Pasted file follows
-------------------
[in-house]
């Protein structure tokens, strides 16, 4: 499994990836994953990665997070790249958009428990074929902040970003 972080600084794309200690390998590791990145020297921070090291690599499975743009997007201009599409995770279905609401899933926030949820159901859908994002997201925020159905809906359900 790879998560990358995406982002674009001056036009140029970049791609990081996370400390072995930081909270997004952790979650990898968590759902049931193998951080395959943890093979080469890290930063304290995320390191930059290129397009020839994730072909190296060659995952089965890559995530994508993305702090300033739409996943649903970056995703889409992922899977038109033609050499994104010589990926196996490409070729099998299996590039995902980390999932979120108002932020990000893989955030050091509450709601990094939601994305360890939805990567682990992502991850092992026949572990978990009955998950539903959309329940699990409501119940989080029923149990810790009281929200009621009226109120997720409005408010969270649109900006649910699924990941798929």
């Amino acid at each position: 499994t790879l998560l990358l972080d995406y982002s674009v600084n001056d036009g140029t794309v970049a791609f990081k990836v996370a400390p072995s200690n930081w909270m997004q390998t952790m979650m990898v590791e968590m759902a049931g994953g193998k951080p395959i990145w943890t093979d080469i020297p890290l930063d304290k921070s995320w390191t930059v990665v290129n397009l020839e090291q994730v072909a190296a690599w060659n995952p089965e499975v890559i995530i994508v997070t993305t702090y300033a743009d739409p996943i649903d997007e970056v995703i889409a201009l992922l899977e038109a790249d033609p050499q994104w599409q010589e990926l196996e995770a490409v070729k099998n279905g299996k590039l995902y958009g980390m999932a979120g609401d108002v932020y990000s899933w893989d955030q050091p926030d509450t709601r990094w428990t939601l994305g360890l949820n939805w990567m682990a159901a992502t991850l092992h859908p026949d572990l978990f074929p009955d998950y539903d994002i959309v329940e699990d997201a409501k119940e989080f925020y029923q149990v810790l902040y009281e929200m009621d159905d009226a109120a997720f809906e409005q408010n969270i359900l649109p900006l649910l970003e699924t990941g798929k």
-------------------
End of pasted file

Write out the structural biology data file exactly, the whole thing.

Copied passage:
[in-house]
């Protein structure tokens, strides 16, 4: 499994990836994953990665997070790249958009428990074929902040970003 972080600084794309200690390998590791990145020297921070090291690599499975743009997007201009599409995770279905609401899933926030949820159901859908994002997201925020159905809906359900 790879998560990358995406982002674009001056036009140029970049791609990081996370400390072995930081909270997004952790979650990898968590759902049931193998951080395959943890093979080469890290930063304290995320390191930059290129397009020839994730072909190296060659995952089965890559995530994508993305702090300033739409996943649903970056995703889409992922899977038109033609050499994104010589990926196996490409070729099998299996590039995902980390999932979120108002932020990000893989955030050091509450709601990094939601994305360890939805990567682990992502991850092992026949572990978990009955998950539903959309329940699990409501119940989080029923149990810790009281929200009621009226109120997720409005408010969270649109900006649910699924990941798929």
């Amino acid at each position: 499994t790879l998560l990358l972080d995406y982002s674009v600084n001056d036009g140029t794309v970049a791609f990081k990836v996370a400390p072995s200690n930081w909270m997004q390998t952790m979650m990898v590791e968590m759902a049931g994953g193998k951080p395959i990145w943890t093979d080469i020297p890290l930063d304290k921070s995320w390191t930059v990665v290129n397009l020839e090291q994730v072909a190296a690599w060659n995952p089965e499975v890559i995530i994508v997070t993305t702090y300033a743009d739409p996943i649903d997007e970056v995703i889409a201009l992922l899977e038109a790249d033609p050499q994104w599409q010589e990926l196996e995770a490409v070729k099998n279905g299996k590039l995902y958009g980390m999932a979120g609401d108002v932020y990000s899933w893989d955030q050091p926030d509450t709601r990094w428990t939601l994305g360890l949820n939805w990567m682990a159901a992502t991850l092992h859908p026949d572990l978990f074929p009955d998950y539903d994002i959309v329940e699990d997201a409501k119940e989080f925020y029923q149990v810790l902040y009281e929200m009621d159905d009226a109120a997720f809906e409005q408010n969270i359900l649109p900006l649910l970003e699924t990941g798929k």